Zoo Art Fair 09 Fails to Deliver – artmarketblog.com

12 zooartfair jpg Zoo Art Fair 09 Fails to Deliver   artmarketblog.comThis year’s Zoo art fair was a rather interesting event primarily because of the new venue which consisted of several disused Victorian warehouse buildings in London’s east end that were divided into three sections (Zones A, B and C). Unfortunately (in my opinion) Zoo were kicked out of their usual venue at the Royal Academy of Arts after London gallery Haunch of Venison leased the space. Zoo weren’t entirely to blame for the circumstances that they found themselves in and as much as I would like to say that they triumphed over adversity, they didn’t. It was obvious that Zoo were attempting to make the most of the venue and give an edgy feeling to the fair by taking on what Zoo called an “adapted structure”, but it ended up feeling and looking much more like a last resort structure. Another major hurdle that Zoo had to come up against was the reduction in the number applications to exhibit from commercial galleries which they remedied with the introduction of non-commercial curated exhibits. Having a mix of commercial and non-commercial exhibits was really the only solution that Zoo could have adopted so I don’t think that they deserve kudos for coming up with this idea. The inclusion of non-commercial curated exhibits was, never the less, a solution that worked.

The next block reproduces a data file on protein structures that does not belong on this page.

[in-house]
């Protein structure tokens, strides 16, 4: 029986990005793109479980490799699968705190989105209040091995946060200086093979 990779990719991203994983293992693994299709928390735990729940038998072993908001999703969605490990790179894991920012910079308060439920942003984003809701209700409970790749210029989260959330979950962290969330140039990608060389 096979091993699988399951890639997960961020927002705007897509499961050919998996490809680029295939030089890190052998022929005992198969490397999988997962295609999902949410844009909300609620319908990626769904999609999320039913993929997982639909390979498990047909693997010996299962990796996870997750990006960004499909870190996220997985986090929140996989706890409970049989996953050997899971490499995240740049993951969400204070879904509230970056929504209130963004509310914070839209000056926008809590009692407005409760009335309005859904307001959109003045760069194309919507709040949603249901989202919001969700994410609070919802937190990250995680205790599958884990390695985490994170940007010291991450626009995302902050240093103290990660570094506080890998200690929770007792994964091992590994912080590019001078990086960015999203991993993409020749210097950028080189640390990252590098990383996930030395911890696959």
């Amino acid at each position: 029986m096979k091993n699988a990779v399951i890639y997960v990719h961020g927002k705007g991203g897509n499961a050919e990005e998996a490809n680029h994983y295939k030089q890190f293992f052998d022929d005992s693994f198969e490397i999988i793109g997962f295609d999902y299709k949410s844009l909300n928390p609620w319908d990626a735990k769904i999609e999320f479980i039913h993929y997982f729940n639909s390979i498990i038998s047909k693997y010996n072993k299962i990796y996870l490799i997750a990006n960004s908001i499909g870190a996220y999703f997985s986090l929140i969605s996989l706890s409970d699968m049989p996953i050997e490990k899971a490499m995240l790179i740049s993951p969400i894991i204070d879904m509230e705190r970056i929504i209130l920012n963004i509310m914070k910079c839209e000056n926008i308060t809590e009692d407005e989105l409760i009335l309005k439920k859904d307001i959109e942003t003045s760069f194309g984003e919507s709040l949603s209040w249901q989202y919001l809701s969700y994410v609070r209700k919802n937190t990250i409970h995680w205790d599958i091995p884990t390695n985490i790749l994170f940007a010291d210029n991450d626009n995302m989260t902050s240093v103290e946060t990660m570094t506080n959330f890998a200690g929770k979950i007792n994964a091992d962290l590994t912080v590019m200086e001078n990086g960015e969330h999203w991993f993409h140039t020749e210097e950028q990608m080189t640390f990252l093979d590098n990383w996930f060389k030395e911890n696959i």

When I arrived at the fair I was immediately reminded of the 2008 Sydney Biennale which used a bunch of disused prison and shipyard buildings (see here: http://www.bos2008.com/app/biennale/venue/3) on a small island on Sydney harbour as one of the venues. The difference is that the Sydney Biennale used the derelict spaces to great effect and matched the art to the spaces incredibly well, which made for an amazing experience that gave the impression that the art was part of the site. Perhaps my perception of Zoo was somewhat skewed by the awesome experience I had with the Sydney Biennale but I still think I would have been disappointed with Zoo regardless of whether I had attended the Sydney Biennale or not.

One of my biggest gripes is that were virtually name tags on the walls or any other sort of signage to identify who the works were by. Whether this was an attempt to make the art and the buildings feel more like one entity I do not know, but it ended up being just plain annoying and in no way encouraged people to buy anything. Another major issue I had with the fair was the poor layout of the film section which was located in Zone B. The films on show were relatively long which the cold and lack of seating made virtually impossible to view in their entirety without getting sore legs or risking frost bite. To be honest it wasn’t the venue that made Zoo a failure, it was the way the show was put together and executed. Zoo could have presented a great fair had they utilised the space to greater effect and put a bit more thought into the presentation of the art as well as a bit more effort into making the experience more comfortable for visitors.